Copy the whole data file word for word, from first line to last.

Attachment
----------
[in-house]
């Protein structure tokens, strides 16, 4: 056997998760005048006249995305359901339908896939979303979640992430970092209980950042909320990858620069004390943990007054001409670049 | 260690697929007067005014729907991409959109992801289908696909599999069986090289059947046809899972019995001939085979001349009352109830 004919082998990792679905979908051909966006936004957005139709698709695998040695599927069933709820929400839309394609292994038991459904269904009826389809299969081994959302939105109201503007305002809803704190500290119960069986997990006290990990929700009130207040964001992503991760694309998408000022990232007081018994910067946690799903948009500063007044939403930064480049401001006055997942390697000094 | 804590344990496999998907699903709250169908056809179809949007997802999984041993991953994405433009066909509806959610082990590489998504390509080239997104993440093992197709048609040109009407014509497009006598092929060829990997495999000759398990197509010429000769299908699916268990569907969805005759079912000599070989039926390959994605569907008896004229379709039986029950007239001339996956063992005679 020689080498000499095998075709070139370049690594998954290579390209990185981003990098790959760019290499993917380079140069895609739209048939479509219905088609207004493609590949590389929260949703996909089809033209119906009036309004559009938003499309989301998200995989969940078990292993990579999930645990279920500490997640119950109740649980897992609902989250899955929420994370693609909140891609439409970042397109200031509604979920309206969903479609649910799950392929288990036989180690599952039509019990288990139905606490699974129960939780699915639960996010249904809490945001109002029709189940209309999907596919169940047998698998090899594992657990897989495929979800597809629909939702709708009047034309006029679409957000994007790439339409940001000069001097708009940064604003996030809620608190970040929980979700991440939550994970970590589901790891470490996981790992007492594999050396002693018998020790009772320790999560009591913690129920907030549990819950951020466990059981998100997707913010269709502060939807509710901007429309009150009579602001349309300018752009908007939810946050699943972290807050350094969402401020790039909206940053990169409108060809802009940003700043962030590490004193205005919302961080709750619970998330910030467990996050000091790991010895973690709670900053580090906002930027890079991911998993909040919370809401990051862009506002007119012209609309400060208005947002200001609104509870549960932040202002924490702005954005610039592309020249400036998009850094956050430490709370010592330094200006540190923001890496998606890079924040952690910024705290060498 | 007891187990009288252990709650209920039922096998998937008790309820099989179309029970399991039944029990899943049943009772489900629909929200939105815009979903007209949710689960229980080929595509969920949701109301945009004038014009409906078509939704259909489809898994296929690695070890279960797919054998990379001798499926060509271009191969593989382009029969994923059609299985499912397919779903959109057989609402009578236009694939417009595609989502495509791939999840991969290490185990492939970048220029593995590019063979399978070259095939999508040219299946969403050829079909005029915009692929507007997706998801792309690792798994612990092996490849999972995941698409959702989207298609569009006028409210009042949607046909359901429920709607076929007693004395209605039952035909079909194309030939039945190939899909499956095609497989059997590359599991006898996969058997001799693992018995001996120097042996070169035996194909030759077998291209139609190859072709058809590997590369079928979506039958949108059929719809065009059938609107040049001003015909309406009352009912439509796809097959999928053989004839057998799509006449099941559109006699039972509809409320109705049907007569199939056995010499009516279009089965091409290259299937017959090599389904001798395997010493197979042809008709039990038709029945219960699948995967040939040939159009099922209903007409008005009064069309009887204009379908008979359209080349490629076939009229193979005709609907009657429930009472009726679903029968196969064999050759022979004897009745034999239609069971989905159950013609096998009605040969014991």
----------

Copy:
[in-house]
């Protein structure tokens, strides 16, 4: 056997998760005048006249995305359901339908896939979303979640992430970092209980950042909320990858620069004390943990007054001409670049 | 260690697929007067005014729907991409959109992801289908696909599999069986090289059947046809899972019995001939085979001349009352109830 004919082998990792679905979908051909966006936004957005139709698709695998040695599927069933709820929400839309394609292994038991459904269904009826389809299969081994959302939105109201503007305002809803704190500290119960069986997990006290990990929700009130207040964001992503991760694309998408000022990232007081018994910067946690799903948009500063007044939403930064480049401001006055997942390697000094 | 804590344990496999998907699903709250169908056809179809949007997802999984041993991953994405433009066909509806959610082990590489998504390509080239997104993440093992197709048609040109009407014509497009006598092929060829990997495999000759398990197509010429000769299908699916268990569907969805005759079912000599070989039926390959994605569907008896004229379709039986029950007239001339996956063992005679 020689080498000499095998075709070139370049690594998954290579390209990185981003990098790959760019290499993917380079140069895609739209048939479509219905088609207004493609590949590389929260949703996909089809033209119906009036309004559009938003499309989301998200995989969940078990292993990579999930645990279920500490997640119950109740649980897992609902989250899955929420994370693609909140891609439409970042397109200031509604979920309206969903479609649910799950392929288990036989180690599952039509019990288990139905606490699974129960939780699915639960996010249904809490945001109002029709189940209309999907596919169940047998698998090899594992657990897989495929979800597809629909939702709708009047034309006029679409957000994007790439339409940001000069001097708009940064604003996030809620608190970040929980979700991440939550994970970590589901790891470490996981790992007492594999050396002693018998020790009772320790999560009591913690129920907030549990819950951020466990059981998100997707913010269709502060939807509710901007429309009150009579602001349309300018752009908007939810946050699943972290807050350094969402401020790039909206940053990169409108060809802009940003700043962030590490004193205005919302961080709750619970998330910030467990996050000091790991010895973690709670900053580090906002930027890079991911998993909040919370809401990051862009506002007119012209609309400060208005947002200001609104509870549960932040202002924490702005954005610039592309020249400036998009850094956050430490709370010592330094200006540190923001890496998606890079924040952690910024705290060498 | 007891187990009288252990709650209920039922096998998937008790309820099989179309029970399991039944029990899943049943009772489900629909929200939105815009979903007209949710689960229980080929595509969920949701109301945009004038014009409906078509939704259909489809898994296929690695070890279960797919054998990379001798499926060509271009191969593989382009029969994923059609299985499912397919779903959109057989609402009578236009694939417009595609989502495509791939999840991969290490185990492939970048220029593995590019063979399978070259095939999508040219299946969403050829079909005029915009692929507007997706998801792309690792798994612990092996490849999972995941698409959702989207298609569009006028409210009042949607046909359901429920709607076929007693004395209605039952035909079909194309030939039945190939899909499956095609497989059997590359599991006898996969058997001799693992018995001996120097042996070169035996194909030759077998291209139609190859072709058809590997590369079928979506039958949108059929719809065009059938609107040049001003015909309406009352009912439509796809097959999928053989004839057998799509006449099941559109006699039972509809409320109705049907007569199939056995010499009516279009089965091409290259299937017959090599389904001798395997010493197979042809008709039990038709029945219960699948995967040939040939159009099922209903007409008005009064069309009887204009379908008979359209080349490629076939009229193979005709609907009657429930009472009726679903029968196969064999050759022979004897009745034999239609069971989905159950013609096998009605040969014991």